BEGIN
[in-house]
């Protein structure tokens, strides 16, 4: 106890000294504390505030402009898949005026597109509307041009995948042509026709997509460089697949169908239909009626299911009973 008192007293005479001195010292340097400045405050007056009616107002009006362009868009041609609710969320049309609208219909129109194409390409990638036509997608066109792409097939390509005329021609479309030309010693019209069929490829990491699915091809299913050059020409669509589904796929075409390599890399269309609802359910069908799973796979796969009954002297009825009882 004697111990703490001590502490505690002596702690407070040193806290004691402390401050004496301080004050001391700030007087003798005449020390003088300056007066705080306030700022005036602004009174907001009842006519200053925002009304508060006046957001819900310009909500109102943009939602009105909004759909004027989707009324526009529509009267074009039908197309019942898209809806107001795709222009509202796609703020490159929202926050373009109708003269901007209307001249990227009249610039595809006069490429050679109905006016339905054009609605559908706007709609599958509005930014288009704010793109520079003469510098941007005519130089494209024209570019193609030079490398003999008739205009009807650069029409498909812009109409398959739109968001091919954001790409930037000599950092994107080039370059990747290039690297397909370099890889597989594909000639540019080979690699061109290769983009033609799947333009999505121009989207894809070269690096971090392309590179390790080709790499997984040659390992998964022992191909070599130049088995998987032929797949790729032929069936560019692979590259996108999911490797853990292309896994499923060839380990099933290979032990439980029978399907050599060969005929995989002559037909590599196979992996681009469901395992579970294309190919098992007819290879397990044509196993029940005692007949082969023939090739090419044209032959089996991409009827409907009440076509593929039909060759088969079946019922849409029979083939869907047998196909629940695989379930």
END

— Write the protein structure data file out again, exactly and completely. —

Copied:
[in-house]
């Protein structure tokens, strides 16, 4: 106890000294504390505030402009898949005026597109509307041009995948042509026709997509460089697949169908239909009626299911009973 008192007293005479001195010292340097400045405050007056009616107002009006362009868009041609609710969320049309609208219909129109194409390409990638036509997608066109792409097939390509005329021609479309030309010693019209069929490829990491699915091809299913050059020409669509589904796929075409390599890399269309609802359910069908799973796979796969009954002297009825009882 004697111990703490001590502490505690002596702690407070040193806290004691402390401050004496301080004050001391700030007087003798005449020390003088300056007066705080306030700022005036602004009174907001009842006519200053925002009304508060006046957001819900310009909500109102943009939602009105909004759909004027989707009324526009529509009267074009039908197309019942898209809806107001795709222009509202796609703020490159929202926050373009109708003269901007209307001249990227009249610039595809006069490429050679109905006016339905054009609605559908706007709609599958509005930014288009704010793109520079003469510098941007005519130089494209024209570019193609030079490398003999008739205009009807650069029409498909812009109409398959739109968001091919954001790409930037000599950092994107080039370059990747290039690297397909370099890889597989594909000639540019080979690699061109290769983009033609799947333009999505121009989207894809070269690096971090392309590179390790080709790499997984040659390992998964022992191909070599130049088995998987032929797949790729032929069936560019692979590259996108999911490797853990292309896994499923060839380990099933290979032990439980029978399907050599060969005929995989002559037909590599196979992996681009469901395992579970294309190919098992007819290879397990044509196993029940005692007949082969023939090739090419044209032959089996991409009827409907009440076509593929039909060759088969079946019922849409029979083939869907047998196909629940695989379930």